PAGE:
|IS THIS HOW I’M SUPPOSED TO ANSWER?
by STEVE AISHMAN
|POSITIVE OR DESTRUCTIVE INTERFERENCE
by JENNIFER SCHMIDT
|WEALTH OF RESOURCES
by MEG ROTZEL
|FACT V. FICTION
by ANNEKA LENSSEN
by ANTHONY TUCK
|RIGIDITY IN TEACHING THE TRADE
by JAMES MANNING
|THE ARTIST INTELLECTUAL
by JAMES NADEAU
|THE ORIGIN OF ART IN ACADEMIA
by RICHARD WOHLFEILER
|QUIZ ON ART AND ACADEMICS
by HEIDI MARSTON
After a particularly grueling integral calculus test, my classmates and I were given an article to read discussing the role of math as a social filter. The idea is that successful passage through calculus says something about the person you are. Even if the knowledge is inapplicable in your future trade, a grad school (business, law or medicine) will want to see it on your transcript to know whether you’re worth their investment. At the time, I had the distinct feeling that I was being filtered.
I got that feeling again a couple years ago when I finished my undergraduate degree and swore that I would never make myself go to school again. Now most artists that I know are either in art school, applying to it, or working for one: everybody who’s anybody has an MFA. I can see why. My roommate told me galleries don’t want to show work by people without a degree, and it’s definitely more difficult to make your way into an art scene without the connections school provides.
I still can’t bear the thought of dropping thousands of dollars and years of my life for an education that will probably just make me feel oppressed, as school always has. But I wanted to know what I was missing, and how other people felt about it. Is art school a scam? Do artists belong in a university setting? Was all my railing against the patriarchal academic system just a lame cover for being a cheap bastard?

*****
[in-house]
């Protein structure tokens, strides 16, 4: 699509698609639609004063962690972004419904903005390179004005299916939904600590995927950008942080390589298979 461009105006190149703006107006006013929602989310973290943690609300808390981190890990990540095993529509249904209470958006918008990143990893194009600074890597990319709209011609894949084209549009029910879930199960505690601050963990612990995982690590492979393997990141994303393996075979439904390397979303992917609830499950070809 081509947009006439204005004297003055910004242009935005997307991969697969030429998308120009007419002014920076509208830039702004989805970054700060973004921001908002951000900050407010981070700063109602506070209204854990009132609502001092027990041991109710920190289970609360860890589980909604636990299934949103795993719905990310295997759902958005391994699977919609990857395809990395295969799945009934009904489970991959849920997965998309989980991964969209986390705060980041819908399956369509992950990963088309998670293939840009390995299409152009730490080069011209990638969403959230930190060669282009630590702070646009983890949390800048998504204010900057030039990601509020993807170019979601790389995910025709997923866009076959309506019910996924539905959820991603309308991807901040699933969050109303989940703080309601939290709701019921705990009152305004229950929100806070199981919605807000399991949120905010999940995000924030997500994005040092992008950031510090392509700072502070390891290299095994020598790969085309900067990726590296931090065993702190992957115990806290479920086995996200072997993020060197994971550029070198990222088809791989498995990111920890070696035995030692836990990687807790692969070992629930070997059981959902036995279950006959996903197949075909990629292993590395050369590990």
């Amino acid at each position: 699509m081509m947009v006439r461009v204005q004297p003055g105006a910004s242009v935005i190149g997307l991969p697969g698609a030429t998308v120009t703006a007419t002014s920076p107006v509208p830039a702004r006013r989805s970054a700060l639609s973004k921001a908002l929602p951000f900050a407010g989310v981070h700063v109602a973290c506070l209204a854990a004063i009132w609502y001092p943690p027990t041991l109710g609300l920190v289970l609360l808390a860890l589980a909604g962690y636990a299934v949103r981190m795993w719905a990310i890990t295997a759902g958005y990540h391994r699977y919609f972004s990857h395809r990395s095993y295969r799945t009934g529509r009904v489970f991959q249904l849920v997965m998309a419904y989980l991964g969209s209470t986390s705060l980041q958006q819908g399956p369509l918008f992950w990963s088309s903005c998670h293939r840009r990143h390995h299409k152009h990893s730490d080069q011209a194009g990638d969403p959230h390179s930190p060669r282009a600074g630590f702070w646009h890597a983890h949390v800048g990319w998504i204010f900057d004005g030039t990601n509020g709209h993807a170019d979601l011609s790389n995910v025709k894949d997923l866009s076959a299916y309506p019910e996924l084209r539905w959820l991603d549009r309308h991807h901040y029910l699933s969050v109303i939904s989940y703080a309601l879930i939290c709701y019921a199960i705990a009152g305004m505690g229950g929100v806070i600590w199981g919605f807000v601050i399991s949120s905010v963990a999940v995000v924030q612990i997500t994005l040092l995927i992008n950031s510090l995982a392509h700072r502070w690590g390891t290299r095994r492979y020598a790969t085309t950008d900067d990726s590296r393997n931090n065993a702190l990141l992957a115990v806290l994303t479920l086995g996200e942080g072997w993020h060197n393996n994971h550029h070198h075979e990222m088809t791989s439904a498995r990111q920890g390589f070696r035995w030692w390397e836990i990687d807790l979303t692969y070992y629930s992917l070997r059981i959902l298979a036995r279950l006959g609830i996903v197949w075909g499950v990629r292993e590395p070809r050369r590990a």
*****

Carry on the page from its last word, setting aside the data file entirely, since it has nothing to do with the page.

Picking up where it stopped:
I have wanted to ask these questions since I started writing for Big RED last spring, and now I’ve been able to. The following passage is what I sent to our writers some weeks ago. The responses had little in common except for how strongly the person felt about the topic. I hope it is as enlightening for everyone as it has been for me.
In 1956 Ben Shahn gave a series of lectures, the first of which he began, “I have come to Harvard with some very serious doubts as to whether I ought to be here at all.” Almost fifty years later many artists find themselves in a similarly ambivalent position vis a vis the institution of academia.
One could argue that art in America is without what you’d call a natural environment and the universities seem like a good choice: artists would be exposed to the width of liberal education and in turn the university could incorporate art into the formation of the “whole” student.
But can this be done without reducing art to an “experience”, and thus its students to dilletantes? It seems that the critical nature of academia entirely opposed to that which is creative, emphasizing instead that which is proven or provable, and academics generally treat the artist as someone who doesn’t really grasp (and probably can’t control) the significance of what he’s doing.
Can artists thrive in the hierarchy of academia? Does art school serve its students better? What about graduate degrees? Is teaching college-level art a means to an end the same way waiting tables is? What is the uneasy relationship between artists and the institutions that teach them?